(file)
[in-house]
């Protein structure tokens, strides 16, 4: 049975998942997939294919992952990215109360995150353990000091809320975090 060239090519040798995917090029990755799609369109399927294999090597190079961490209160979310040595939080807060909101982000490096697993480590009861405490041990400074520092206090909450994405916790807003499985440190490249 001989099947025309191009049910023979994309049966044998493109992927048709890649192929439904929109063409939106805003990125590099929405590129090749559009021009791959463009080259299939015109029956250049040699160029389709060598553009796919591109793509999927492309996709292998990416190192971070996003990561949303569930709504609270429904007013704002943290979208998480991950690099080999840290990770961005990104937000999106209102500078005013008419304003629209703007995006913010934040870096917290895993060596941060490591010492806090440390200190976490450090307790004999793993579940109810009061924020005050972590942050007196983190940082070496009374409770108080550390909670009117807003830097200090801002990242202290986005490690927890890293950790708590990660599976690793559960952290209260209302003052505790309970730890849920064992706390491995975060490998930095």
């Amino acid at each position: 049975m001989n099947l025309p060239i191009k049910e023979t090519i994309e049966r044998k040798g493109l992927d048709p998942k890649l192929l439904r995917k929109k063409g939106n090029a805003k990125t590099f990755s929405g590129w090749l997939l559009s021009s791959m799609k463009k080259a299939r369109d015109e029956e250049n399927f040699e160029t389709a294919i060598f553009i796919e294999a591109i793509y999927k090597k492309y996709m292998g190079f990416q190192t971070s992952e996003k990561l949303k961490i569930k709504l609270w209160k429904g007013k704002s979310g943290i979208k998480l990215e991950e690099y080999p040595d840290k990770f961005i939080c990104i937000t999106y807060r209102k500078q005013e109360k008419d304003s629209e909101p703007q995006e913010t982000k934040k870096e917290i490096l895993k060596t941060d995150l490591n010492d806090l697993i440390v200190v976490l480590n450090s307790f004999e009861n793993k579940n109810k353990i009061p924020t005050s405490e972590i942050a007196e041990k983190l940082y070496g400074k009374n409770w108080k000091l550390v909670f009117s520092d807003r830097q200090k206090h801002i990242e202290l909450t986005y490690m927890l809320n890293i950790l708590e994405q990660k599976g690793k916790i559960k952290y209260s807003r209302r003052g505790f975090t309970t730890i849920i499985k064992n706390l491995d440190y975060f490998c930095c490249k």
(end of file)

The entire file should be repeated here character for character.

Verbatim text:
[in-house]
């Protein structure tokens, strides 16, 4: 049975998942997939294919992952990215109360995150353990000091809320975090 060239090519040798995917090029990755799609369109399927294999090597190079961490209160979310040595939080807060909101982000490096697993480590009861405490041990400074520092206090909450994405916790807003499985440190490249 001989099947025309191009049910023979994309049966044998493109992927048709890649192929439904929109063409939106805003990125590099929405590129090749559009021009791959463009080259299939015109029956250049040699160029389709060598553009796919591109793509999927492309996709292998990416190192971070996003990561949303569930709504609270429904007013704002943290979208998480991950690099080999840290990770961005990104937000999106209102500078005013008419304003629209703007995006913010934040870096917290895993060596941060490591010492806090440390200190976490450090307790004999793993579940109810009061924020005050972590942050007196983190940082070496009374409770108080550390909670009117807003830097200090801002990242202290986005490690927890890293950790708590990660599976690793559960952290209260209302003052505790309970730890849920064992706390491995975060490998930095």
């Amino acid at each position: 049975m001989n099947l025309p060239i191009k049910e023979t090519i994309e049966r044998k040798g493109l992927d048709p998942k890649l192929l439904r995917k929109k063409g939106n090029a805003k990125t590099f990755s929405g590129w090749l997939l559009s021009s791959m799609k463009k080259a299939r369109d015109e029956e250049n399927f040699e160029t389709a294919i060598f553009i796919e294999a591109i793509y999927k090597k492309y996709m292998g190079f990416q190192t971070s992952e996003k990561l949303k961490i569930k709504l609270w209160k429904g007013k704002s979310g943290i979208k998480l990215e991950e690099y080999p040595d840290k990770f961005i939080c990104i937000t999106y807060r209102k500078q005013e109360k008419d304003s629209e909101p703007q995006e913010t982000k934040k870096e917290i490096l895993k060596t941060d995150l490591n010492d806090l697993i440390v200190v976490l480590n450090s307790f004999e009861n793993k579940n109810k353990i009061p924020t005050s405490e972590i942050a007196e041990k983190l940082y070496g400074k009374n409770w108080k000091l550390v909670f009117s520092d807003r830097q200090k206090h801002i990242e202290l909450t986005y490690m927890l809320n890293i950790l708590e994405q990660k599976g690793k916790i559960k952290y209260s807003r209302r003052g505790f975090t309970t730890i849920i499985k064992n706390l491995d440190y975060f490998c930095c490249k």